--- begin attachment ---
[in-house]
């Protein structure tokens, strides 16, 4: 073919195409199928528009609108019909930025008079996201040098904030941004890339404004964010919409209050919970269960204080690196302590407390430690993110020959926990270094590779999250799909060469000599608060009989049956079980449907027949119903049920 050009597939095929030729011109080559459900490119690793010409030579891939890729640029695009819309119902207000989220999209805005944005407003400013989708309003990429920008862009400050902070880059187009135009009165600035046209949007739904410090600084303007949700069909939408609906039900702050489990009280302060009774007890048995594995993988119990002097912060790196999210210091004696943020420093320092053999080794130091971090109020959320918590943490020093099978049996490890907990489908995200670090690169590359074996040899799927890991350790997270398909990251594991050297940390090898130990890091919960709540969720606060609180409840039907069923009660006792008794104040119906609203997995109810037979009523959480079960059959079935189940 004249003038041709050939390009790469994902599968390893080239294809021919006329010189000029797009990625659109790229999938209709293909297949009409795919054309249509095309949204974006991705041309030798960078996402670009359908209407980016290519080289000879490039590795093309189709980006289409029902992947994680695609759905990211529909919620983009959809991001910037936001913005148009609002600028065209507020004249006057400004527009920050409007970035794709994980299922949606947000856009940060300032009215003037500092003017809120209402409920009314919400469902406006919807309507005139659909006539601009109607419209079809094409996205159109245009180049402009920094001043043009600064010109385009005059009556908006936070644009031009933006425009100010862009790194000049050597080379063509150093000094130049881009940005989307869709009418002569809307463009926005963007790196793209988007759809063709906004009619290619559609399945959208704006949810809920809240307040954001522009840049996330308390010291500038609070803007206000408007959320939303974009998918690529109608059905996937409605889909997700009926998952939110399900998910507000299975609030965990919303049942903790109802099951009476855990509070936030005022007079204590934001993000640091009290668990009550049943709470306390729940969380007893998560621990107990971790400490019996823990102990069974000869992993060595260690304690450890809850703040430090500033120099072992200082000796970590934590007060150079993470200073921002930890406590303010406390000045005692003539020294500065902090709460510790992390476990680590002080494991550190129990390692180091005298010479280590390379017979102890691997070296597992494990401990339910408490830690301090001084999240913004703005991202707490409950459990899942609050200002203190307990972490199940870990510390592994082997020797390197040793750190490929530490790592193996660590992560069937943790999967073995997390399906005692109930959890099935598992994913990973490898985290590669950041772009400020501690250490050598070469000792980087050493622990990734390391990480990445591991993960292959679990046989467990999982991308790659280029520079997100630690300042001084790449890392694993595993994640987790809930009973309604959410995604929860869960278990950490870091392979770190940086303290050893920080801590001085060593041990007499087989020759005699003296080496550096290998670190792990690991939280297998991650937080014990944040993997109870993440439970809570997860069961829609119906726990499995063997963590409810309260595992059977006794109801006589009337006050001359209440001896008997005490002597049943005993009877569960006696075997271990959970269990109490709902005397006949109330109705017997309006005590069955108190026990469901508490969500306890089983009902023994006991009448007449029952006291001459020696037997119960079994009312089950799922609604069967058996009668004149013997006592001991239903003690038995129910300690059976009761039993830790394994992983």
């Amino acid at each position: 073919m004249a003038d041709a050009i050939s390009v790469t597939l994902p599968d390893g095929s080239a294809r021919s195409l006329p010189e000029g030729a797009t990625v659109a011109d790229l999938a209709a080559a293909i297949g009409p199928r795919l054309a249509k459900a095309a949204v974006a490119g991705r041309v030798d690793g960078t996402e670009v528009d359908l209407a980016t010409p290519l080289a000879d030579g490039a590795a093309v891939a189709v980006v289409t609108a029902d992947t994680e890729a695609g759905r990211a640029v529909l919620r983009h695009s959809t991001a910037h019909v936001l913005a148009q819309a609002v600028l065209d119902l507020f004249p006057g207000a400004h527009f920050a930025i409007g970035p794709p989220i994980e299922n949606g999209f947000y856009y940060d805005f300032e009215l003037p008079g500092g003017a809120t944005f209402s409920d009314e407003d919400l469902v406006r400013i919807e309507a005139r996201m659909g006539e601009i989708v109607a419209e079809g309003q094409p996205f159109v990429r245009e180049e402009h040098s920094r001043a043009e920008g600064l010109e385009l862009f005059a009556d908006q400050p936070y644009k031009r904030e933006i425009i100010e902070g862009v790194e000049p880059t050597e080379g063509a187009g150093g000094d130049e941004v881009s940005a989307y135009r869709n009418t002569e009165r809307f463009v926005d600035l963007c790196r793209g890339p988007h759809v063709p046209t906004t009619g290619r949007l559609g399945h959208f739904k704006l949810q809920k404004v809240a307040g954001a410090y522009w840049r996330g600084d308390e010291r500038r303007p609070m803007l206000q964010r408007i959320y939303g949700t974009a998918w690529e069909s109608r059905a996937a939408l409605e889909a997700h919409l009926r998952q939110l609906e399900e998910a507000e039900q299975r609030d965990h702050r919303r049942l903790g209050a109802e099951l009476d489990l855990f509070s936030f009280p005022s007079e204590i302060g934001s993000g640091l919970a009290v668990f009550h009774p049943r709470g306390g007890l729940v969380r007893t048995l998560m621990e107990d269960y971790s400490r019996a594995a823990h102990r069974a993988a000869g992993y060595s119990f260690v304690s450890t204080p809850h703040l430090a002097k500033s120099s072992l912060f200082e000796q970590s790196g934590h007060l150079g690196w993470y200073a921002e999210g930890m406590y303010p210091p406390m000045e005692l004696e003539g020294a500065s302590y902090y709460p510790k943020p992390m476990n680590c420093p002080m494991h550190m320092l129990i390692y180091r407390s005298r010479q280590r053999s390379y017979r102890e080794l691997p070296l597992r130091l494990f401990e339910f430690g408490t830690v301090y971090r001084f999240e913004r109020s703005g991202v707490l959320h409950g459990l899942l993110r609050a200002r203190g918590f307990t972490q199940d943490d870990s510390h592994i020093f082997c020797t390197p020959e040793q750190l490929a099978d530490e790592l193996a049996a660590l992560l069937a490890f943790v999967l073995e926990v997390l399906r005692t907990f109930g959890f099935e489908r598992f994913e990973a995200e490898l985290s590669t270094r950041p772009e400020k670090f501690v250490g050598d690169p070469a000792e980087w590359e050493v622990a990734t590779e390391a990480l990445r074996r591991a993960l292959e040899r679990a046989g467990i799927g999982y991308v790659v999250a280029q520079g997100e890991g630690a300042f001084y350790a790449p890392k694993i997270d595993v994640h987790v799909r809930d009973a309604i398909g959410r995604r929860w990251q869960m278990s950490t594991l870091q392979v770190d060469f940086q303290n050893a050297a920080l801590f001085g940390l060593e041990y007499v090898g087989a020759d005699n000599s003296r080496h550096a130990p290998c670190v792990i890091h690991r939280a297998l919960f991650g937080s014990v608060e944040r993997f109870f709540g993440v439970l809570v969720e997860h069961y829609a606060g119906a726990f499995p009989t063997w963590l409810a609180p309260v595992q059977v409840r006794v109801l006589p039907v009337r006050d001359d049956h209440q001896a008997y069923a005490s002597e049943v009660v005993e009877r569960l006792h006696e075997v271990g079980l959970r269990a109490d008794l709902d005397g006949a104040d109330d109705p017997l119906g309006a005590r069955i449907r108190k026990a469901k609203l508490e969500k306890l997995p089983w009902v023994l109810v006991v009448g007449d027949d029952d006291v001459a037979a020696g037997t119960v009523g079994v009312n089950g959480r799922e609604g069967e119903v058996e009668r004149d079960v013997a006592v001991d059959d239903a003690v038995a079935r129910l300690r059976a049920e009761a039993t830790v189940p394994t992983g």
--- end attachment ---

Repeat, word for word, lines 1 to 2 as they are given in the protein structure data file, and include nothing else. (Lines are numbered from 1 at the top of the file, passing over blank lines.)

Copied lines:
[in-house]
């Protein structure tokens, strides 16, 4: 073919195409199928528009609108019909930025008079996201040098904030941004890339404004964010919409209050919970269960204080690196302590407390430690993110020959926990270094590779999250799909060469000599608060009989049956079980449907027949119903049920 050009597939095929030729011109080559459900490119690793010409030579891939890729640029695009819309119902207000989220999209805005944005407003400013989708309003990429920008862009400050902070880059187009135009009165600035046209949007739904410090600084303007949700069909939408609906039900702050489990009280302060009774007890048995594995993988119990002097912060790196999210210091004696943020420093320092053999080794130091971090109020959320918590943490020093099978049996490890907990489908995200670090690169590359074996040899799927890991350790997270398909990251594991050297940390090898130990890091919960709540969720606060609180409840039907069923009660006792008794104040119906609203997995109810037979009523959480079960059959079935189940 004249003038041709050939390009790469994902599968390893080239294809021919006329010189000029797009990625659109790229999938209709293909297949009409795919054309249509095309949204974006991705041309030798960078996402670009359908209407980016290519080289000879490039590795093309189709980006289409029902992947994680695609759905990211529909919620983009959809991001910037936001913005148009609002600028065209507020004249006057400004527009920050409007970035794709994980299922949606947000856009940060300032009215003037500092003017809120209402409920009314919400469902406006919807309507005139659909006539601009109607419209079809094409996205159109245009180049402009920094001043043009600064010109385009005059009556908006936070644009031009933006425009100010862009790194000049050597080379063509150093000094130049881009940005989307869709009418002569809307463009926005963007790196793209988007759809063709906004009619290619559609399945959208704006949810809920809240307040954001522009840049996330308390010291500038609070803007206000408007959320939303974009998918690529109608059905996937409605889909997700009926998952939110399900998910507000299975609030965990919303049942903790109802099951009476855990509070936030005022007079204590934001993000640091009290668990009550049943709470306390729940969380007893998560621990107990971790400490019996823990102990069974000869992993060595260690304690450890809850703040430090500033120099072992200082000796970590934590007060150079993470200073921002930890406590303010406390000045005692003539020294500065902090709460510790992390476990680590002080494991550190129990390692180091005298010479280590390379017979102890691997070296597992494990401990339910408490830690301090001084999240913004703005991202707490409950459990899942609050200002203190307990972490199940870990510390592994082997020797390197040793750190490929530490790592193996660590992560069937943790999967073995997390399906005692109930959890099935598992994913990973490898985290590669950041772009400020501690250490050598070469000792980087050493622990990734390391990480990445591991993960292959679990046989467990999982991308790659280029520079997100630690300042001084790449890392694993595993994640987790809930009973309604959410995604929860869960278990950490870091392979770190940086303290050893920080801590001085060593041990007499087989020759005699003296080496550096290998670190792990690991939280297998991650937080014990944040993997109870993440439970809570997860069961829609119906726990499995063997963590409810309260595992059977006794109801006589009337006050001359209440001896008997005490002597049943005993009877569960006696075997271990959970269990109490709902005397006949109330109705017997309006005590069955108190026990469901508490969500306890089983009902023994006991009448007449029952006291001459020696037997119960079994009312089950799922609604069967058996009668004149013997006592001991239903003690038995129910300690059976009761039993830790394994992983």